The reformists started with the campaign for lightening the burden of the school going kids. The weight of a school bag is stated to be so onerous as to lead to unbearable pressure on the backbone as per what we believe is authentic medical opinion. Little wonder that backbones disappear by the time we graduate to wage earning stage.
Asking a perennial dodger of homework, to stand in the corner of his classroom is deemed humiliating, resulting in lowering the culprit’s self esteem. Expulsion from school for igniting a harmless cracker under the teacher’s chair is taken as a gross overreaction and leads to a petition against the school authorities.
Yet, another plank of coercion is the examination system. Exams need to be done away with. All that they do is stress out the fragile nerves of young minds and make them fearful of failure or at the very least cause anxiety about performance. This is unadulterated coercion by the teachers in any case. So we are constantly reminded.
If we have to have exams, why do we have to evaluate and award marks? Just grade them so that there is no occasion for unhealthy rivalries, nobody comes first, nobody comes last and we can pave the way for an egalitarian society!
In a letter, which Lincoln never wrote to his teacher’s son, but the contents of which have been on the electronic circuit,he makes a plea to the teacher requesting him to “treat him gently, but not cuddle him because only the test of fire can make fine steel”. Remarkable words from a remarkable man.
The fundamental fact of life is that if there is to be a regimen, then to ensure compliance there has to be a coercive instrument. If schools have to have discipline, the teachers must have the ability to ensure its existence. A free society does not emerge because everybody has the right to do as he pleases. Rather it remains free because everybody respects a regimen and your right to swing your arm stops where the other person’s nose begins.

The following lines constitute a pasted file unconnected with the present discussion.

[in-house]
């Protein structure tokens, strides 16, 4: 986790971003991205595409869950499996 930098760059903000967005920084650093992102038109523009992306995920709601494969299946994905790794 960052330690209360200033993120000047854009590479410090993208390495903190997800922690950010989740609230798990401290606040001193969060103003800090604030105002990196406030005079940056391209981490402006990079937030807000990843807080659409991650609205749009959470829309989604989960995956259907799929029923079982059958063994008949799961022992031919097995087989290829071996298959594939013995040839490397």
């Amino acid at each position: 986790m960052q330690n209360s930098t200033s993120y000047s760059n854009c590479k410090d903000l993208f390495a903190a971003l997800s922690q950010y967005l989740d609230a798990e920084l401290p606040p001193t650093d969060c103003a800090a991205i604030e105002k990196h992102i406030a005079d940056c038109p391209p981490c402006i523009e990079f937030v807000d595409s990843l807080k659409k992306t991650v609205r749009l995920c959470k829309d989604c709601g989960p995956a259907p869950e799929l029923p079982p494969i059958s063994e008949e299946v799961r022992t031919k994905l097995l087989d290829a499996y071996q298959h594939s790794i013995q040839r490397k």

The right place to learn this fundamental lesson is the school. Actually, come to think of it, a lot depends on what we expect our schools and teachers to produce. Boys and girls who competed against each other to emerge as the best debater, or the best footballer, or the best in athletics or best in academics can only happen if the school creates that spirit of fair competitiveness.
Underlying this atmosphere has to be a system and a compliance overseen by the teaching community. Sure we can do away with healthy competition, abolish exams, ban the teachers from using an occasional cane and we will get intolerant citizens with scant regard for fellow humans and even less for the law. These will be more of the kind who would think nothing of putting a bullet through somebody’s head for being refused a drink or the right of way. After all, learning civics begins in school.
Raj Liberhan is Director of the India Habitat Centre at New Delhi. Send your reactions to socionomics@livemint.com
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First Published: Wed, Aug 29 2007. 09 56 AM IST